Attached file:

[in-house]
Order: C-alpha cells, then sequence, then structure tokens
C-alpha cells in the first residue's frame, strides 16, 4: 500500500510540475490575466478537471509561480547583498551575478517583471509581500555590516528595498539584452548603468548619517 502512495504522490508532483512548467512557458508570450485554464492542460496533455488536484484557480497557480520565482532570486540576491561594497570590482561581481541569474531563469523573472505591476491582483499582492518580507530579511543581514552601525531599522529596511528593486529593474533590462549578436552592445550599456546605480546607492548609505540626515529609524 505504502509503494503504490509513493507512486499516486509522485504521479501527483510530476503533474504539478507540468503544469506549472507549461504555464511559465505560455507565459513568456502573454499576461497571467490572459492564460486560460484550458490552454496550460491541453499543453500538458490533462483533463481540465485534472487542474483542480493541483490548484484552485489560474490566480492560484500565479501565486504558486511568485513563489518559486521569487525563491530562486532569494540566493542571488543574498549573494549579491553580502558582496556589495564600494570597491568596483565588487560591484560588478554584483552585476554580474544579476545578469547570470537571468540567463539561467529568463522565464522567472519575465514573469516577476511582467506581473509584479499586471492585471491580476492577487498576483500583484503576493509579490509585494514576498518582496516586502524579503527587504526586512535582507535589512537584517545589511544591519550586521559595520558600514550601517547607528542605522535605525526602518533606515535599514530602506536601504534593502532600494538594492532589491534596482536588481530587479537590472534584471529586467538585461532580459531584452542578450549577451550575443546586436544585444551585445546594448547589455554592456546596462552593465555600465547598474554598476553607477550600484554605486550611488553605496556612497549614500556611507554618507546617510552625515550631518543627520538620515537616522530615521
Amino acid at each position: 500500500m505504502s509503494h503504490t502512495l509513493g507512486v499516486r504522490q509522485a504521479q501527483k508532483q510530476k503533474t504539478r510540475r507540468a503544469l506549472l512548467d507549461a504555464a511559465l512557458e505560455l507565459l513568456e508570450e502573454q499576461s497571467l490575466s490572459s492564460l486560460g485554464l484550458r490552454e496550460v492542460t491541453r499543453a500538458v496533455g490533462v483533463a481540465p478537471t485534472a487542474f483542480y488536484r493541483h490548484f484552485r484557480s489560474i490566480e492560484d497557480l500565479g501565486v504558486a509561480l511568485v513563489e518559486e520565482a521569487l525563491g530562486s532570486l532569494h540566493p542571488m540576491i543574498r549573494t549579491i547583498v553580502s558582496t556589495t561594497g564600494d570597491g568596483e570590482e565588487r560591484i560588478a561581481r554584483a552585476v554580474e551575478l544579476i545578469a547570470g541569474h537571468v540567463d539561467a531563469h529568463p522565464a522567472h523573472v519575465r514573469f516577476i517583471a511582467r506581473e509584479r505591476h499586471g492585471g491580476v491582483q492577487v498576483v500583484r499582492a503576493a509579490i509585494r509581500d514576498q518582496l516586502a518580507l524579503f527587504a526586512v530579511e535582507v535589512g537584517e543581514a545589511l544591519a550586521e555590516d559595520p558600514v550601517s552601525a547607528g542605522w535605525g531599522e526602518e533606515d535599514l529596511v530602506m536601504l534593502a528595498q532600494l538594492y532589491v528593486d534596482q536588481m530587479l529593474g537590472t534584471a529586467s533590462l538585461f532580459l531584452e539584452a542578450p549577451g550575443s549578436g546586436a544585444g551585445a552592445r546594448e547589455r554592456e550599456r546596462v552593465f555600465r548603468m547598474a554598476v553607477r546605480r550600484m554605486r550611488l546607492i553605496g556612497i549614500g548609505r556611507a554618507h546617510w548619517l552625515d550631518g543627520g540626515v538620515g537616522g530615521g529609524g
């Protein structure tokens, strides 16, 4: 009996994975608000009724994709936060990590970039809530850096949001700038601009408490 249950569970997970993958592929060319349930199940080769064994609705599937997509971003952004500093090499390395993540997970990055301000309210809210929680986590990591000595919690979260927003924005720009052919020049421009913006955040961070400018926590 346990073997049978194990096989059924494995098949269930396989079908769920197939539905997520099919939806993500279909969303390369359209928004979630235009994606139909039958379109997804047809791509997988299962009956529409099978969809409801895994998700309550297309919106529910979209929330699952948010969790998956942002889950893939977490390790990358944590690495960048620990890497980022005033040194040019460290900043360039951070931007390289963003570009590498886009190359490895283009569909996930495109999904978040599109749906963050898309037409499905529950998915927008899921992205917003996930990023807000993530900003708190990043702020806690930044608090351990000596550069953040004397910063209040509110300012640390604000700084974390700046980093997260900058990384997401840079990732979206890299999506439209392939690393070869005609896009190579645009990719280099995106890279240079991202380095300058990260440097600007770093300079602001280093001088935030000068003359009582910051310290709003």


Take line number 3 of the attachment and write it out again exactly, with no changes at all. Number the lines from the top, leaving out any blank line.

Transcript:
C-alpha cells in the first residue's frame, strides 16, 4: 500500500510540475490575466478537471509561480547583498551575478517583471509581500555590516528595498539584452548603468548619517 502512495504522490508532483512548467512557458508570450485554464492542460496533455488536484484557480497557480520565482532570486540576491561594497570590482561581481541569474531563469523573472505591476491582483499582492518580507530579511543581514552601525531599522529596511528593486529593474533590462549578436552592445550599456546605480546607492548609505540626515529609524 505504502509503494503504490509513493507512486499516486509522485504521479501527483510530476503533474504539478507540468503544469506549472507549461504555464511559465505560455507565459513568456502573454499576461497571467490572459492564460486560460484550458490552454496550460491541453499543453500538458490533462483533463481540465485534472487542474483542480493541483490548484484552485489560474490566480492560484500565479501565486504558486511568485513563489518559486521569487525563491530562486532569494540566493542571488543574498549573494549579491553580502558582496556589495564600494570597491568596483565588487560591484560588478554584483552585476554580474544579476545578469547570470537571468540567463539561467529568463522565464522567472519575465514573469516577476511582467506581473509584479499586471492585471491580476492577487498576483500583484503576493509579490509585494514576498518582496516586502524579503527587504526586512535582507535589512537584517545589511544591519550586521559595520558600514550601517547607528542605522535605525526602518533606515535599514530602506536601504534593502532600494538594492532589491534596482536588481530587479537590472534584471529586467538585461532580459531584452542578450549577451550575443546586436544585444551585445546594448547589455554592456546596462552593465555600465547598474554598476553607477550600484554605486550611488553605496556612497549614500556611507554618507546617510552625515550631518543627520538620515537616522530615521